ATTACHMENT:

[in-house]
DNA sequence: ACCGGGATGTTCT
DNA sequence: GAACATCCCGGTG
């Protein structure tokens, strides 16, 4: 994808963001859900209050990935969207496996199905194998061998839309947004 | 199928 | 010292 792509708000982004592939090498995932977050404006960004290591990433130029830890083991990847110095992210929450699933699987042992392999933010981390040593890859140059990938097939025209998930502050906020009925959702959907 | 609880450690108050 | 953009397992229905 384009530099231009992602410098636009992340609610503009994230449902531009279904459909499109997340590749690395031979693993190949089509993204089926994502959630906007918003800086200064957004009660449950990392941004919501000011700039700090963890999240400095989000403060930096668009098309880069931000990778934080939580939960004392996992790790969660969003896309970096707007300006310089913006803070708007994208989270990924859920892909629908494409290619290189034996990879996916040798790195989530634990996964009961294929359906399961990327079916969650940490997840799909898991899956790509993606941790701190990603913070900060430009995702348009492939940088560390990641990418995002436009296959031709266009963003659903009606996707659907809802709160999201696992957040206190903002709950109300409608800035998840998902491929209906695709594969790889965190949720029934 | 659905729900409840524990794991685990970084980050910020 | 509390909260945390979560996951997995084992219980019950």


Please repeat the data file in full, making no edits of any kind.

[in-house]
DNA sequence: ACCGGGATGTTCT
DNA sequence: GAACATCCCGGTG
């Protein structure tokens, strides 16, 4: 994808963001859900209050990935969207496996199905194998061998839309947004 | 199928 | 010292 792509708000982004592939090498995932977050404006960004290591990433130029830890083991990847110095992210929450699933699987042992392999933010981390040593890859140059990938097939025209998930502050906020009925959702959907 | 609880450690108050 | 953009397992229905 384009530099231009992602410098636009992340609610503009994230449902531009279904459909499109997340590749690395031979693993190949089509993204089926994502959630906007918003800086200064957004009660449950990392941004919501000011700039700090963890999240400095989000403060930096668009098309880069931000990778934080939580939960004392996992790790969660969003896309970096707007300006310089913006803070708007994208989270990924859920892909629908494409290619290189034996990879996916040798790195989530634990996964009961294929359906399961990327079916969650940490997840799909898991899956790509993606941790701190990603913070900060430009995702348009492939940088560390990641990418995002436009296959031709266009963003659903009606996707659907809802709160999201696992957040206190903002709950109300409608800035998840998902491929209906695709594969790889965190949720029934 | 659905729900409840524990794991685990970084980050910020 | 509390909260945390979560996951997995084992219980019950």